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Home > Turtles > Can Tortoises Eat Brussels Sprouts? Vet-Reviewed Facts & Safety Guide

Can Tortoises Eat Brussels Sprouts? Vet-Reviewed Facts & Safety Guide

Can Tortoises Eat Brussels Sprouts

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Dr. Lorna Whittemore Photo

Reviewed & Fact-Checked By

Dr. Lorna Whittemore

Veterinarian, MRCVS

The information is current and up-to-date in accordance with the latest veterinarian research.

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Brussels sprouts might be small in size, but they pack a real nutritional punch. If you’re wondering whether or not you have the green light to feed these cruciferous veggies to your tortoise, we have some good news—tortoises absolutely can eat Brussels sprouts, but you should avoid giving them too many.

Read on for the full lowdown and to learn more about a healthy tortoise diet.


Are Brussels Sprouts Good for Tortoises?

Brussels sprouts are a source of various nutrients, including vitamins K and C, and are high in fiber. Though there isn’t any information on how Brussels sprouts specifically benefit tortoises, they are considered safe to eat as long as they’re given in moderation.

The reason for moderation is that they contain goitrogens, which impact iodine absorption. Too many Brussels sprouts could contribute to an underactive thyroid gland. For this reason, they should only be fed now and then in small amounts, not at every meal. In any case, variety is the spice of life for turtles. Let’s take a closer look at a healthy diet for tortoises.

brussels sprouts
Image Credit: Matthias Böckel, Pixabay

What to Feed a Tortoise

In the wild, different tortoise breeds eat slightly different diets. The Hermann’s tortoise, Horsfield’s tortoise, African Sulcata, Leopard tortoise, and Indian Star, for example, eat leaf and stem-based diets.

On the other hand, some breeds eat more fruits. These include the Red-Footed tortoise, Yellow-Footed tortoise, and Elongated tortoise. Since diets may vary slightly, it’s a good idea to check with your vet the correct vegetable-to-fruit ratio for your tortoise’s breed.

In addition to a diet made up of plants, vegetables, and (sometimes) fruits, tortoises should always have access to clean water to drink and bathe in. You might want to soak your tortoise outside the tank a few times weekly, however, as they have a tendency to poop in their water bowls.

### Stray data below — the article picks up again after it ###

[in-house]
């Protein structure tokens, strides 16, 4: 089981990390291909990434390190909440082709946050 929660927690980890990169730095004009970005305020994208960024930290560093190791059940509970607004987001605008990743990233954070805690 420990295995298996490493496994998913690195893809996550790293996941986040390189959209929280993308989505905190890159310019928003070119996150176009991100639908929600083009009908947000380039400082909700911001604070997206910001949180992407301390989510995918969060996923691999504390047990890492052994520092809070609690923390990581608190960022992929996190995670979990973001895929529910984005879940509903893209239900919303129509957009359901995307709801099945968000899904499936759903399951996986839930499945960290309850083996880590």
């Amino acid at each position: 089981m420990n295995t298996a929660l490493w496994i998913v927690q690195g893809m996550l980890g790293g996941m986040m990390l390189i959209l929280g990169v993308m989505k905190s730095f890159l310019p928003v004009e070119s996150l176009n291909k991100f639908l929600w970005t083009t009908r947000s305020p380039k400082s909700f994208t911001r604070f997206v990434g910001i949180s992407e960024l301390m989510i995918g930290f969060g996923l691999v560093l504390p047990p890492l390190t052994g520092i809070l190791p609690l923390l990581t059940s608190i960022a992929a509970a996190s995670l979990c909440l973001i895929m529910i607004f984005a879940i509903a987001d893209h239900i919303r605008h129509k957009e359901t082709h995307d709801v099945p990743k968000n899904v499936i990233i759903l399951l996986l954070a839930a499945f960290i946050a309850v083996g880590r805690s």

grassland tortoise eating dandelion in nature
Image Credit: Krasowit, Shutterstock

Plants & Edible Weeds

In general, pet tortoises’ diets mostly consist of plants/edible weeds and vegetables.

Plants and edible weeds make up the largest part of the diet and include (but are not limited to):
  • Dandelions
  • Geraniums
  • Chicory
  • Plantain
  • Hibiscus
  • Pansies
  • Chickweed
  • Heather
  • Hedge mustard
  • Shepherd’s purse
  • Coleus
  • Teazle
  • Jerusalem artichoke
  • Jute mallow


In addition to plants, tortoises should consume a variety of vegetables. These should be offered in smaller quantities than plants/edible weeds and each in moderation.

Options include:
  • Cauliflower
  • Lamb’s lettuce
  • Marrow
  • Courgette
  • Romaine lettuce
  • Watercress
  • Carrot
  • Parsnip
  • Pak choi
  • Brussel’s sprouts
  • Cucumber
  • Endive
  • Kale
  • Radish
  • Red leaf lettuce
  • White radish
  • Dill


How much fruit your tortoise eats will depend on what breed they are. Many popular tortoise breeds are Mediterranean tortoises, and these eat a diet that largely consists of vegetables and plant matter rather than fruits.

Fruit-eating species, for example, Red-Footed and Yellow-Footed tortoises, eat a higher percentage of fruits in the wild than Mediterranean species like the Russian tortoise. Some choose to offer a bit of fruit as an occasional treat to Mediterranean tortoises but be careful—too many fruits could lead to an upset stomach.

Again, we recommend discussing an appropriate feeding plan with an exotic vet due to the different needs of different species.

If you have a fruit-eating tortoise, popular safe choices include:
  • Apple
  • Pear
  • Grape
  • Apricot
  • Gooseberry
  • Melon
  • Tomato
  • Plum (pit removed)
  • Peach (pit removed)
  • Strawberry
  • Blackberry
Tortoises eating apple closeup
Image By: Oleg Kozlov, Shutterstock

Which Foods Are Dangerous for Tortoises?

Though tortoises can consume a wide variety of foods, some are toxic and should be avoided at all costs.

These include (but are not limited to):
  • Foxglove
  • Buttercups
  • Lupins
  • Daffodils
  • Crocus
  • Mistletoe
  • Avocado
  • Chilli peppers
  • Aubergine/Eggplant
  • Tobacco plant
  • Rhubarb
  • Ragwort
  • Lily of the Valley
  • Peony
  • Azalea
  • Rhododendron
  • Hydrangea
  • Hellebores



To sum up, tortoises can eat Brussels sprouts but only in moderation. Keeping things varied is key to keeping your tortoise happy and healthy, so be sure to rotate the vegetables and plants you offer. To reiterate, if you’re new to tortoise parenting, we strongly recommend discussing your tortoise breed’s specific dietary needs with an exotic vet as requirements can vary somewhat.

Featured Image Credit: Free-Photos, Pixabay

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